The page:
President-elect Barack Obama promised to make his inaugural events the most inclusive ever — and he is making good on his promise. Just over two weeks after gay rights activists condemned his choice of Saddleback pastor Rick Warren to deliver the invocation at the ceremony itself, the President-elect and his inaugural committee announced the choice of Bishop Gene Robinson, the openly-homosexual Episcopal Bishop of New Hampshire, to open the mass event at the Lincoln Memorial with prayer.
Predictably, the committee insisted that the invitation has nothing to do with the furor over naming Warren, who angered homosexual activists and their allies by supporting Proposition 8 in California. “They called up and said this has actually been in the works for a long time,” the bishop told The New York Times. He added that the committee also expressed, “and at the same time, we understand that people in the [lesbian, gay, bisexual, transgender] community have been somewhat wounded by this choice, and it’s our hope that your selection will go a long way to heal these divides.”
The event Bishop Robinson will open with prayer will be a huge opening rally featuring major entertainment figures and a mass gathering on the mall. Artists invited to perform at the event include Bono, Stevie Wonder, and Bruce Springsteen, along with the Gay Men’s Chorus of Washington.
The choice of Bishop Robinson is not a complete surprise, since the President-elect had met with the bishop during the campaign. Of course, Bishop Robinson is one of the most controversial figures in the entire history of the Episcopal Church. Controversy over his election has led to a schism in his church and a rupture that threatens to unravel the world-wide Anglican Communion.
One interesting facet of the controversies over Warren and Robinson is the fact that the inclusion of the one does not placate the critics of the other. Homosexual activists are still angry over the choice of Warren to deliver the invocation on January 20. A host of others will be offended by the choice of Bishop Robinson. These two responses illustrate the depth of the divide over the issue of homosexuality. The question cuts to the heart of issues including biblical authority and the very nature of humanity. Representation is undoubtedly symbolic, but Rick Warren and Gene Robinson represent radically divergent worldviews and incommensurate goals. They are not two very different representatives of one religion. They are instead two very symbolic representatives of two very different religions.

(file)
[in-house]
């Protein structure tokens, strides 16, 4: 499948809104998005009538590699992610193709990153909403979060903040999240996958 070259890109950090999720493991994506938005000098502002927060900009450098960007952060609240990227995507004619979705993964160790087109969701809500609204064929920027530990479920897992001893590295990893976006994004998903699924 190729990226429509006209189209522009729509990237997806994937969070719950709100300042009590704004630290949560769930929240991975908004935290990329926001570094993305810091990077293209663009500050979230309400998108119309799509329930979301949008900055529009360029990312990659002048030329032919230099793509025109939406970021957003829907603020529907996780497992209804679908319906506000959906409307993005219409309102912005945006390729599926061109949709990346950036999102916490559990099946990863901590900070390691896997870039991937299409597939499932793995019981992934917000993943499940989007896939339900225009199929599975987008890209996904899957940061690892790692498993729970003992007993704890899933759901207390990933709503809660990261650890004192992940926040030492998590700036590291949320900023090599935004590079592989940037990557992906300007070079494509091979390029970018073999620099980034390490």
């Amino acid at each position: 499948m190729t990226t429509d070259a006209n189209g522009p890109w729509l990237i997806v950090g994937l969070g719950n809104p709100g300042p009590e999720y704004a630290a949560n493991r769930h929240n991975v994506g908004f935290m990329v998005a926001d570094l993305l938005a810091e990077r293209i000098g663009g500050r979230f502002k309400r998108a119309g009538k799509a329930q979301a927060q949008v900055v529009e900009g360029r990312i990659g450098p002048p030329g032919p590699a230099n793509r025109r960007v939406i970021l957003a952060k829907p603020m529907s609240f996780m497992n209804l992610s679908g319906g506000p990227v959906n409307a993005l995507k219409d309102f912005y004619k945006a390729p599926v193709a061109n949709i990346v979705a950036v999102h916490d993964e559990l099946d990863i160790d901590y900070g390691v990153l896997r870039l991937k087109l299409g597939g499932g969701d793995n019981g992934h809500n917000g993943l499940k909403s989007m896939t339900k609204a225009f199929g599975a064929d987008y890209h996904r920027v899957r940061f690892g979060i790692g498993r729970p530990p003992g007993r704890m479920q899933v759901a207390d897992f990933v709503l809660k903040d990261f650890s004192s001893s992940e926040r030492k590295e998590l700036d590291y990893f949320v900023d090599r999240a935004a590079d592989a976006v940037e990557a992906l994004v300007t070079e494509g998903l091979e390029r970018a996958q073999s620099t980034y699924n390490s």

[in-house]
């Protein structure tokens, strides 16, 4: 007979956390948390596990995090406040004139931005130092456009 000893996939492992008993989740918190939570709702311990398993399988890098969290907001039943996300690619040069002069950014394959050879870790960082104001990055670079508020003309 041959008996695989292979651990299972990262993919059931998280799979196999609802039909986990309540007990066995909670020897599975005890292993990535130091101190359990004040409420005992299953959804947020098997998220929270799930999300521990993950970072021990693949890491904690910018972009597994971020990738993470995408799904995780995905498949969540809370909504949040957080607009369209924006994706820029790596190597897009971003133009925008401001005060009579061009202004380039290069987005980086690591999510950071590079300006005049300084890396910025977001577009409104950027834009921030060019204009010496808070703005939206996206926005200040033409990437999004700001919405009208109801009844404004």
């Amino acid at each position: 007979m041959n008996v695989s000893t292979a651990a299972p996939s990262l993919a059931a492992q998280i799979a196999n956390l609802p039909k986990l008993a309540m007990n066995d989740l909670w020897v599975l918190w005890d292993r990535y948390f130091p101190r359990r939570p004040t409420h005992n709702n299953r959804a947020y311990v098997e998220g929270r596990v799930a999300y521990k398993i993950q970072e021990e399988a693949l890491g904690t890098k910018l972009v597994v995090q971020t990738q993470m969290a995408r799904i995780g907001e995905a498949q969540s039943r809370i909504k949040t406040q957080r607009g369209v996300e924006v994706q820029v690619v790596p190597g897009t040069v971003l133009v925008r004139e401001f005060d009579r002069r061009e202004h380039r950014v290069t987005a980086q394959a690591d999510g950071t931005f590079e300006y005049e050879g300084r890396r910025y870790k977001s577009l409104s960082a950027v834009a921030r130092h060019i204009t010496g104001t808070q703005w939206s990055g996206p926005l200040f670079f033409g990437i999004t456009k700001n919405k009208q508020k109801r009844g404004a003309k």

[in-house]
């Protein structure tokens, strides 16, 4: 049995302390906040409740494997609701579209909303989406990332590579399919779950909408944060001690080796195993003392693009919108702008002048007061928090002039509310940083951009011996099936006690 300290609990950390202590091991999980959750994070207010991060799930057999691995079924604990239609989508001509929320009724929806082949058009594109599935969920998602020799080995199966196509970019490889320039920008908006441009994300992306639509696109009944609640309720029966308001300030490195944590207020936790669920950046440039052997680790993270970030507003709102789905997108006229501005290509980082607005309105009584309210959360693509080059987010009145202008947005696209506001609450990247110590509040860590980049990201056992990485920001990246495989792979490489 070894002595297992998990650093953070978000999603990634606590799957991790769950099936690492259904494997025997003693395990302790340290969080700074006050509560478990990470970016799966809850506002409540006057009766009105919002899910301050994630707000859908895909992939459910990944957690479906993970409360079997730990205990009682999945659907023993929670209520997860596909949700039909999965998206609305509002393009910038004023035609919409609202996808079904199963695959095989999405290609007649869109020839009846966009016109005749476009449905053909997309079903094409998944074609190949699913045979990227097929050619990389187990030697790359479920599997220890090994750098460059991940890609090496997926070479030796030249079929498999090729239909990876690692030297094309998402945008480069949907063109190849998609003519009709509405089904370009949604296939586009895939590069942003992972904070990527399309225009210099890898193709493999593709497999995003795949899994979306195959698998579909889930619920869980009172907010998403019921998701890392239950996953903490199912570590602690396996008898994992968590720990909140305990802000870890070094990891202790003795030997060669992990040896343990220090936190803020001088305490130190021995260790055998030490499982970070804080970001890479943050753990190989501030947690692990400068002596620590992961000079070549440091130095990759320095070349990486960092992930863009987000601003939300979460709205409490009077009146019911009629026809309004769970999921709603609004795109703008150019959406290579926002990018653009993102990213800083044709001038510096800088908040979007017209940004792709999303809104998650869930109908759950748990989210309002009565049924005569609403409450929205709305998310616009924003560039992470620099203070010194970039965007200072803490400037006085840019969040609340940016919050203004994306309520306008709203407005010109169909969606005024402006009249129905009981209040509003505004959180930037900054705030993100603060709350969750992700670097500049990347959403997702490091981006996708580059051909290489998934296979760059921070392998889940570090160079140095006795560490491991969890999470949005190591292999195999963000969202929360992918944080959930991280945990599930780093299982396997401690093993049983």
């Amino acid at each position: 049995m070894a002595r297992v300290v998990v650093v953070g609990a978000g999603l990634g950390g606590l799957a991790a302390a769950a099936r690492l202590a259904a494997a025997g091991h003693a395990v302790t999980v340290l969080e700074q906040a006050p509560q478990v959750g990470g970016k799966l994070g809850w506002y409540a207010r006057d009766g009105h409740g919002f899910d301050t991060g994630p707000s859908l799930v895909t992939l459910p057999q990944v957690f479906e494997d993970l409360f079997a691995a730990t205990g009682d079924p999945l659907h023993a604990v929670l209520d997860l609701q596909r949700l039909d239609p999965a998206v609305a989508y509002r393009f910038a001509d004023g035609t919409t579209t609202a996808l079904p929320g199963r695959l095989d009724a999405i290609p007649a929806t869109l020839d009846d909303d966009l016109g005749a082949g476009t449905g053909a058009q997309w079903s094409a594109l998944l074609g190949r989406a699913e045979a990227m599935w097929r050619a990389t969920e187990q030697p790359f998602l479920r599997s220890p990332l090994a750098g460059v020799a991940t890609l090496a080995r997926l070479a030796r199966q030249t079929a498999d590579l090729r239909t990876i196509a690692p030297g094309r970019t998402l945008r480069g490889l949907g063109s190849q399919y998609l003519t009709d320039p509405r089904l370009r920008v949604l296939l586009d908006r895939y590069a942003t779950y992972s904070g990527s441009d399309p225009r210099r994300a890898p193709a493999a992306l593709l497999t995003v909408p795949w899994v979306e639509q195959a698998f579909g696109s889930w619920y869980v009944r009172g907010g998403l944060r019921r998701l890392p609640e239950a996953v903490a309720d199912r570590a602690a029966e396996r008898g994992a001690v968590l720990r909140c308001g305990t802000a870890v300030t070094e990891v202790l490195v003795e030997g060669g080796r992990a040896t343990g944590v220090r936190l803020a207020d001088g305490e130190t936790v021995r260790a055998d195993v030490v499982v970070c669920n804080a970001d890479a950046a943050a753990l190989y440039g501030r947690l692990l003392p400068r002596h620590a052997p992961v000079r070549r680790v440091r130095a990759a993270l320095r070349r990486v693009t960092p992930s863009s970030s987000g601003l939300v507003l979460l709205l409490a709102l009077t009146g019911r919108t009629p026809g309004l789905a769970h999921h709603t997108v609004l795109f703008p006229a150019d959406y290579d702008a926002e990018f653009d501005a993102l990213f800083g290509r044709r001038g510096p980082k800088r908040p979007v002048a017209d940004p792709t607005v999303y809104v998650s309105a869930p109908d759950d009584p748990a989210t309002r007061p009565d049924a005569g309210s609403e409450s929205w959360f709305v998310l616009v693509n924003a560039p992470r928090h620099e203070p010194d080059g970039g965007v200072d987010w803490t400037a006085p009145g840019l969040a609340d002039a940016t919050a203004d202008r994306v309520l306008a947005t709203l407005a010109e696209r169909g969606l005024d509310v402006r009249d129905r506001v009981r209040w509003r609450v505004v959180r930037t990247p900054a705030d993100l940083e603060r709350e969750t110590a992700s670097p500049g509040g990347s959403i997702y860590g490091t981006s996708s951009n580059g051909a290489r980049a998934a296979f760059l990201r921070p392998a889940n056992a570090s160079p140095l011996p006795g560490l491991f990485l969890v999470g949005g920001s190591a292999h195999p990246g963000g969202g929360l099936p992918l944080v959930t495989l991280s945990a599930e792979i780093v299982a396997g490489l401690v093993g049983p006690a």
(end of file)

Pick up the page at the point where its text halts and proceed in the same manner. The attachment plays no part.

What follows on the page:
That point is made clear courtesy of Bishop Robinson. Consider this section of the report in The New York Times:
Bishop Robinson said he had been reading inaugural prayers through history and was “horrified” at how “specifically and aggressively Christian they were.”
“I am very clear,” he said, “that this will not be a Christian prayer, and I won’t be quoting Scripture or anything like that. The texts that I hold as sacred are not sacred texts for all Americans, and I want all people to feel that this is their prayer.”
Bishop Robinson said he might address the prayer to “the God of our many understandings,” language that he said he learned from the 12-step program he attended for his alcohol addiction.
Keep in mind that this man is the Bishop of New Hampshire for the Episcopal Church. He is “horrified” by the character of previous inaugural prayers as “specifically and aggressively Christian.”
We can be fairly sure that, for Bishop Robinson, “specifically” and “aggressively” mean more or less the same thing. A review of most recent inaugural prayers reveals virtually nothing that could be fairly described as “aggressive” and remarkably little that can be described as “specific.” The last two inaugurations have included prayers with greater specificity, to be sure.
The bishop’s comments reveal just about everything one needs to know about his theology. He pledges that “this will not be a Christian prayer” and he “won’t be quoting Scripture or anything like that.” No, nothing like that.
Recent controversies over praying in the name of Jesus Christ will not be a factor here. Instead, the bishop said he might address his prayer to “the God of our many understandings” — an expression calculated to be vague. Bishop Robinson says that he learned the language in a 12-step program he attended after developing an alcohol addiction.
“The crisis in the Church of England,” wrote Clive James in The Dreaming Swimmer, “is that too many of its bishops, and some would say of its archbishops, don’t quite realize that they are atheists, but have begun to suspect it.”
The “God of our many understandings” is a confused composite — a very postmodern idol. Clive James is quite right about the theological crisis of unbelieving bishops – but you need go no farther than New Hampshire to find an example.
R. Albert Mohler Jr.
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